Mobile Data Center Commissioning Pays for Self with Energy Savings
McKinstry is partnering with Sabey Data Centers to develop a patent-pending device called the Mobile Commissioning Assistant for data center owners. With the device, owners can simulate actual operating conditions prior to installing servers in new data centers. Owners can expect a full payback in the purchasing cost of the device through the amount of energy savings after four uses, according to the partners. (*After publication, McKinstry corrected its announcement to say, “the payback actually comes from not having to rent the heating banks that companies have traditionally used to test systems.”)
A spokesperson for McKinstry said, “A data center owner has the opportunity to purchase the device and use it in any of their future data center facilities—so if there are multiple spaces for servers, the device would be used more than once.”
Currently available for purchase, the Mobile Commissioning Assistant is designed specifically for data centers with hot aisle/cold aisle containment arrangements, which refers to the physical barriers between rows and their orientation to eliminate the mixing of cold supply air entering the servers and hot exhaust air exiting the servers.
This hot aisle/cold aisle containment in data centers is estimated by Energy Star to reduce energy expenses by 5-10 percent. However, it is challenging to accurately test the cooling systems in the space to ensure they can handle the heat and airflow distributed by the servers before the servers arrive in new data centers, say the companies.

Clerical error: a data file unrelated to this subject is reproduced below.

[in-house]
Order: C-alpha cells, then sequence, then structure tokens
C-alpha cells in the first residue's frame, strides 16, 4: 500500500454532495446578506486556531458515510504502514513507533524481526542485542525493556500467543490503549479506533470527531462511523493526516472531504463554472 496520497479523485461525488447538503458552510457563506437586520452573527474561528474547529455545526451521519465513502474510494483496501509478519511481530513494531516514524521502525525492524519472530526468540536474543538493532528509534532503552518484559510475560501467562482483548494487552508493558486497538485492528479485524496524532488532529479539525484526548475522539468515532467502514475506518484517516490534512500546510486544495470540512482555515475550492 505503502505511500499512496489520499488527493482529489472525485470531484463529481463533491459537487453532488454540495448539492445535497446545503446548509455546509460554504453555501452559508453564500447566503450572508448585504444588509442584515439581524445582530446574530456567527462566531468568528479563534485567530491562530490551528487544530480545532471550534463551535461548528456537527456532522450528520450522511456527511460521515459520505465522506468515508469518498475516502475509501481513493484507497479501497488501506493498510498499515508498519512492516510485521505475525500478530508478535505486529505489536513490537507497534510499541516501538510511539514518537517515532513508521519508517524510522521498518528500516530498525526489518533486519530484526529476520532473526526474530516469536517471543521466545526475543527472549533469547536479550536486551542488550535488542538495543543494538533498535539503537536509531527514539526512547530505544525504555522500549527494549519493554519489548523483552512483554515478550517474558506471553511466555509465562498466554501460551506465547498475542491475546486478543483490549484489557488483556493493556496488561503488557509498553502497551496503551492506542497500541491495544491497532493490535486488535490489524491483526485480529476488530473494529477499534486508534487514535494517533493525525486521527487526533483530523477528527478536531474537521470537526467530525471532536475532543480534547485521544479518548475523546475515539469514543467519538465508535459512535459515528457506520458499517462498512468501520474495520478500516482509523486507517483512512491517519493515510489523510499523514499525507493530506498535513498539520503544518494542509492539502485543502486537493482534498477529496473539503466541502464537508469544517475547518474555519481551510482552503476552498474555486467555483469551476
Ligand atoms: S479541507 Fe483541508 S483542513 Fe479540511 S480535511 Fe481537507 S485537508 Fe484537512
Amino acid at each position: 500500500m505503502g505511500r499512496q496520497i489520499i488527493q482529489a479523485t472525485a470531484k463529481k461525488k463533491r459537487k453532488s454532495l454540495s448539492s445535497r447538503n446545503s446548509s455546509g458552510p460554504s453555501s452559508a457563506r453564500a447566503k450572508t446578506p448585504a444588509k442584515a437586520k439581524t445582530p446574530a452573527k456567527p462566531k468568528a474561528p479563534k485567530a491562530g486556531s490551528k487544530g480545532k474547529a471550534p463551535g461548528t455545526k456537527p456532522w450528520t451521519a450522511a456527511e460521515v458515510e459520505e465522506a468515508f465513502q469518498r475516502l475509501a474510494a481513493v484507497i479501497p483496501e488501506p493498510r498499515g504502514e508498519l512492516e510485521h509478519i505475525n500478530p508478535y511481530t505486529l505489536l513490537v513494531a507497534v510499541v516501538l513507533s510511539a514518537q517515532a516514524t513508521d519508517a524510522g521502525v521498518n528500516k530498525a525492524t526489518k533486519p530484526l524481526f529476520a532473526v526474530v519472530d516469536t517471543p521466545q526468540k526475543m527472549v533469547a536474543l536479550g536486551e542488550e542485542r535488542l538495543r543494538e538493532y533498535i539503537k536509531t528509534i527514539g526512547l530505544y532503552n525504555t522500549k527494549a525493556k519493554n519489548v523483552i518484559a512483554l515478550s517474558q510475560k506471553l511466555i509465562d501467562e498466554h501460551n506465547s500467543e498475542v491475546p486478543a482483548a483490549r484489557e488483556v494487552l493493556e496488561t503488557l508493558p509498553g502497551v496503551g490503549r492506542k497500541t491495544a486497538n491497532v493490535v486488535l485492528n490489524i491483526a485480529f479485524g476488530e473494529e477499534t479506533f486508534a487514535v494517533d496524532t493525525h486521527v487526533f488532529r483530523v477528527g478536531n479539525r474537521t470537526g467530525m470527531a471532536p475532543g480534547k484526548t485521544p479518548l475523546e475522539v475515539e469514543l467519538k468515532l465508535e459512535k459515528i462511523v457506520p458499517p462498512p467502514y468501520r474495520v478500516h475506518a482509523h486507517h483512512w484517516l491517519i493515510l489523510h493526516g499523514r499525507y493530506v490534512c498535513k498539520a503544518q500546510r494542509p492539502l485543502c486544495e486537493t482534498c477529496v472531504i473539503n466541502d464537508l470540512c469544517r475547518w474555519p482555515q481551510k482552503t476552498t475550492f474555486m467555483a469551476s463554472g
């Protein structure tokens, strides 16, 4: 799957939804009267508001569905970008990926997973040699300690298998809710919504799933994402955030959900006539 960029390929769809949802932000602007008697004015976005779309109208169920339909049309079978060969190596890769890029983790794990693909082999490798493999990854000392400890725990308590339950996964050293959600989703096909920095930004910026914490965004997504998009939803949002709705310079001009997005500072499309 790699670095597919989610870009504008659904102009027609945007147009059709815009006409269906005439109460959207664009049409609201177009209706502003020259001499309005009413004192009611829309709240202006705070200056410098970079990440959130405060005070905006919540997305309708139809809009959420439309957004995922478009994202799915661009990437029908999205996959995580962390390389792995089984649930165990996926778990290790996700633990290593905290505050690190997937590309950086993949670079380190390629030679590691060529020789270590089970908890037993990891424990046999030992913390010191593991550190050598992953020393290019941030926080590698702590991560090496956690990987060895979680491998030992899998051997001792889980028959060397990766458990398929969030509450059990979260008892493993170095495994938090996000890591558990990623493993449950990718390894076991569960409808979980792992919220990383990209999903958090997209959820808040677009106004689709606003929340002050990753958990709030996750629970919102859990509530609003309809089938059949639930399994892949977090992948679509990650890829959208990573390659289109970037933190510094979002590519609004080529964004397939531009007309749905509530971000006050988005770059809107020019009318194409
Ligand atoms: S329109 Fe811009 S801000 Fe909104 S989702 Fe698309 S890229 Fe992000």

Traditional testing strategies include renting multiple heating banks, which simulate temperature but not airflow and pressurization. The Mobile Commissioning Assistant device simulates both the airflow and the temperature of future servers in a hot/cold aisle containment arrangement before the servers are moved into the space.
With a heating coil, fan and an adjustable duct, the Mobile Commissioning Assistant is housed on a mobile cart. The adjustable duct mimics the presence of containment barriers, while the fan acts as the hundreds of server fans creating airflow and pressurization patterns in the space. The fan makes it possible for the cooling system to handle the airflow of operating conditions when the servers are added to the space. The device’s mobile capabilities allow it to be positioned in the optimal heat density location.
- 2015 Insider Knowledge
- 2016 Environmental Leader Product & Project Awards
- eBook: Five Key Considerations for Integrating Renewables into Your Procurement Strategy
- Four Key Questions to Ask Before Your Next Energy Purchase
- Improve Occupant Comfort & Reduce Energy Costs Through Humidity Control
- Choosing the Correct Emission Control Technology
- How the IoT is Reshaping Building Automation
- Building Energy Benchmarking & Transparency Laws
- 10 Tactics of Successful Energy Managers
- There’s Money in the Trash